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The Marquis de Leech

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About The Marquis de Leech

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    Blood-sucking Aristocrat
  • Birthday 12/15/1982

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    Dunedin, New Zealand

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  1. The Marquis de Leech

    On realism, grimdark and childishness

    An eighteenth century gentleman like Edward Gibbon wouldn't imagine himself (or his reader) as a slave or a woman.
  2. The Marquis de Leech

    Social values in historical fiction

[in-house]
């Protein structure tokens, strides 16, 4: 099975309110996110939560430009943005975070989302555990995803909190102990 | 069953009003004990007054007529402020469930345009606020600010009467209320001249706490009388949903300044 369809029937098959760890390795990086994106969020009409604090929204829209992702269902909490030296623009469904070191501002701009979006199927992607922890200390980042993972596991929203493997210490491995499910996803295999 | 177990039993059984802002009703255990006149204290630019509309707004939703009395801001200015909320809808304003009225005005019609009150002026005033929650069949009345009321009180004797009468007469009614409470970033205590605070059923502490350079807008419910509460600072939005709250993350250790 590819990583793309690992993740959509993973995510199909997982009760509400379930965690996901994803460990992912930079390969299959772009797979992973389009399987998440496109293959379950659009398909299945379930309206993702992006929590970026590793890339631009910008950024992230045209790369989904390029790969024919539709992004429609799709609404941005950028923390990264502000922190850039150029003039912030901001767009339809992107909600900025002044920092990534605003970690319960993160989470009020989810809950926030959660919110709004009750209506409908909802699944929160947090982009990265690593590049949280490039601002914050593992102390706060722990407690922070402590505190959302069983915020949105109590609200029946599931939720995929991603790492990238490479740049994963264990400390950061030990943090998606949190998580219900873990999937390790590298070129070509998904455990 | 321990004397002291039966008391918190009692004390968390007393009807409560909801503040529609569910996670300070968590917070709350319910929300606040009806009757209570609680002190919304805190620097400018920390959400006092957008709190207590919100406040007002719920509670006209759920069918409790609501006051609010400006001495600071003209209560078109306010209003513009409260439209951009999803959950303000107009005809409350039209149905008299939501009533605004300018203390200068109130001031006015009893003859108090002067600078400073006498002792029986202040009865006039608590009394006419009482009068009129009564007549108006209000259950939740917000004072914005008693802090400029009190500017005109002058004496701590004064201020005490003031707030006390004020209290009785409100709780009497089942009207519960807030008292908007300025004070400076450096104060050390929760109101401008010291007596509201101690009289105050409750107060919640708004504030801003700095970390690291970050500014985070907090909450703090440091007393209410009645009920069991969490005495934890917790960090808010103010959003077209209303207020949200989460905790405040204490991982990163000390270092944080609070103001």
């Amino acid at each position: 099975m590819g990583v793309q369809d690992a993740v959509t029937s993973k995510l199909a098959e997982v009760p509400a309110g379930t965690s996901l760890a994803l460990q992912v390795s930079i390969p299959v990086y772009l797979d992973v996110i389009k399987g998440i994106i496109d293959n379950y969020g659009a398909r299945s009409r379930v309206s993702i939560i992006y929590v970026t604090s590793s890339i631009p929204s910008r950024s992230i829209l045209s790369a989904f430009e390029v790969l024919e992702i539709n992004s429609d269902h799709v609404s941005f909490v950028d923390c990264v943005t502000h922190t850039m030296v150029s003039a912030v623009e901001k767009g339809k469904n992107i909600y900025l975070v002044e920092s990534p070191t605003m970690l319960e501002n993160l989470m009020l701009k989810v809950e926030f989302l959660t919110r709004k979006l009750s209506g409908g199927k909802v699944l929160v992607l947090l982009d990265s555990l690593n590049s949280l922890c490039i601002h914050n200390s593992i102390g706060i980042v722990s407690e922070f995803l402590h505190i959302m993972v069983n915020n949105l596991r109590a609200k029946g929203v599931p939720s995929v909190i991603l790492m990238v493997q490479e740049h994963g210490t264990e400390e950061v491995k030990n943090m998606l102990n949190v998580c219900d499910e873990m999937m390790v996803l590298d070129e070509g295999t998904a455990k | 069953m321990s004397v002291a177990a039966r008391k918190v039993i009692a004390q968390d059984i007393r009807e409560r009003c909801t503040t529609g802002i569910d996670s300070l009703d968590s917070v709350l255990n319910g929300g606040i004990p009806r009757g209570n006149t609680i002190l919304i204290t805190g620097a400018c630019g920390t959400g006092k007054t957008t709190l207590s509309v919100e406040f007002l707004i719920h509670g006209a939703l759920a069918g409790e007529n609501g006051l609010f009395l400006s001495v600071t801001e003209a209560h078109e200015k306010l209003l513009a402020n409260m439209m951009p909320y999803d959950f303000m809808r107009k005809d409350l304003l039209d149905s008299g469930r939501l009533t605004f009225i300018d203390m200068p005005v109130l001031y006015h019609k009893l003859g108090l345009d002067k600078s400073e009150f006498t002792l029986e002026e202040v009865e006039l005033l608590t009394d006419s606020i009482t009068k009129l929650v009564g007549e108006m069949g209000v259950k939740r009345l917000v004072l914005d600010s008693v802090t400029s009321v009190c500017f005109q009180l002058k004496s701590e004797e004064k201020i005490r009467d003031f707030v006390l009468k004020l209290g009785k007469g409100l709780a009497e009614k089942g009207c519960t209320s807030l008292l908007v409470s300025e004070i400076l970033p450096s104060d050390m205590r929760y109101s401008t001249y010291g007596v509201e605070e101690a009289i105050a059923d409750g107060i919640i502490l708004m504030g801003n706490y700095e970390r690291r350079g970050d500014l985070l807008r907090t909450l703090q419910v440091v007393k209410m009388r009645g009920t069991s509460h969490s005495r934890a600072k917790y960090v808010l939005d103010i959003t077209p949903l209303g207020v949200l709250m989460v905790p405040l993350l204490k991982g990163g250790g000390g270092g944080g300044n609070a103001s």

Your post ended up getting me to write a musing on the subject: https://phuulishfellow.wordpress.com/2019/02/21/uncanny-values-writing-attitude-dissonance-in-setting/ Another day, another comment on someone else’s essay. Today it’s my forum colleague and recently-published author, David Craig, who has written a piece on Writing Social Values in Historical Fiction. Craig discusses the challenge of writing settings where the social norms are… different… from our own. Not in a fun, alien sense, but in an “oh god, these people are a bunch of racist misogynistic bigots” sense. Craig identifies the difficulty in balancing authenticity with having unsympathetic characters, and potentially attracting readers who like racist misogynistic bigots. It’s an issue that I am actually dealing with myself at the moment, as I write a story about one Lionel Terry – but we’ll get to that later. Where in-story Values Dissonance (as TV Tropes calls it) really becomes a problem is not the truly alien setting. Writing an Aztec Priest who sincerely believes that sacrificing small children to Tlaloc will bring rain is not an issue – there is comfortable distance between the Priest’s world and our own. You aren’t going to run into people in 2019 who actually think like that, and getting inside the mindset of such a person can be an intriguing (if disturbing) adventure. Rather, the problem are those settings that are almost-but-not-quite like our own. The chief offenders here are eighteenth and nineteenth century Europe and North America (the twentieth century is easier to fudge). In these cases, there is enough overlap between their views and ours that modern Westerners can relate to them, but enough difference that we can still spot the uglier aspects of the older culture. Uncanny Values, if you will – it’s the West’s proverbial (or maybe literal) racist grandfather in the attic. Worse, there are still people around who do have these sorts of views, even if they are less socially acceptable than they once were, hence the writer’s fear of attracting an unsavoury audience. The example Craig cites is his own book’s setting of 1893 Glasgow, a place and time we in 2019 simultaneously can and cannot relate to. While I have never met (so far as I know) anyone who was alive in 1893, my parents (born in the 1950s) have. This is the world as it was when my great-grandparents were children – in one sense, it is not distant at all. Yet for all that I have immense fondness for the intellectual enthusiasm and boundless curiosity of the Victorian era (I also live in a city dominated by gorgeous Victorian architecture), we all know that some Victorian social views have aged badly. Hence the setting being a prime candidate for Uncanny Values, and why Craig ran into it when writing his book. Thinking about how I have dealt with the issue myself, Wise Phuul – set in a world of approximately 1900-level technology – gets round the problem by virtue of being secondary world fantasy, rather than historical fantasy. Since accuracy is of less concern for secondary world fantasy (it’s made up whole-cloth), there is much greater freedom to play with social attitudes – though not infinite freedom, since I do want to evoke a particular time with my setting. This means I can drop the real-world ugly bits (why would the Viiminian Empire care about gender and sexuality when all that matters is necromantic power?), and give them a whole heap of imaginary ugly bits (the necromancy thing). There is values dissonance in Wise Phuul, but I think it is of the Aztec Priest sort, rather than the racist grandfather sort. My short stories that have historical elements are not so lucky. My taniwha/railway story, An Extract from the Diary of Peter Mackenzie, is set in North Otago in 1896 – so, yes, Victorian. I get round the problem by focusing on the less offensive aspects of the Victorian world-view – Religion (Wilson) and Progress (Mackenzie), though the occasional bit of mild period prejudice is there, treated more as a decorative turn of phrase to evoke the time-period. In The Happiest Man Alive, set in Britain in the 1960s, I also include the odd bit of deliberate values dissonance (a certain reference to a tea-caddy) to remind people that Sam is not quite from our era. The point is that in both stories it’s there in the background, but not something I go into in any detail, because it’s not important to the story. This brings us to my story about real-life Lionel Terry (strictly Edwardian, not Victorian, but close enough). Fascinating guy, in a train-wreck sense, one of the most famous inmates of Seacliff Lunatic Asylum, and someone who would be a potential story gold-mine for a historical New Zealand piece, were it not for complicating factors. Namely that the guy was more than just a mad self-made messiah with some painting ability and a taste for white suits. He was also a convicted murderer (he was in the Asylum having escaped a death sentence via insanity), and a lifelong White Supremacist. Sadly, local far-right nutters still consider the guy a hero. So he’s an unlikable, morally reprehensible, protagonist – what of it? There are plenty of those in all forms of literature. Well, leaving aside that Terry, as a historical figure who never changed his views, can’t have a redemption arc, and the additional issue of wanting to avoid giving him any sort of glamour, the biggest problem I have encountered in writing this short fantasy story is that (sadly) the majority of the real-life New Zealand public were quite sympathetic to his cause. He was basically New Zealand’s Edwardian-era Ned Kelly at one point, only with industrial strength hatred of Jewish and Chinese people, and with what was later diagnosed as paranoid schizophrenia. This sense of culturally normalised racism prevents Terry’s views from being thrown into appropriately sharp relief when he interacts with others in the setting, and when dealing with a figure like Terry, I think you need in-story contrast. If everyone is defined by being racist in the story, then he loses a key distinguishing attribute, quite apart from the writer’s fear of producing a text that inadvertently condones racism. My solution – time will only tell if it works – is to have the narrator be a fantastical entity of some description (think Gil-Martin from James Hogg’s Confessions of a Justified Sinner). This narrator is safely outside the value constraints of the historical period (fantasy rides to the rescue of history…), and thus able to give a critical perspective on events, even as Terry confides in him. Not that the narrator is sympathetic either – he’s quite clearly capital e-Evil, and unreliable as anything – but he at least serves to deflate the main character. I don’t want Terry to be a glamorous Hannibal Lecter-style villain, and I don’t want his genuine mental illness to be a moral excuse for his actions. At the same time, I don’t want to present Terry as a moustache-twirler. I find those uninteresting, and Terry may be many things, but uninteresting is not one of them. It’s a strange tightrope to be walking here, and I normally would not describe my ideas about a half-finished story in such detail, but I ran across Craig’s post, and though I’d untangle my thoughts a bit…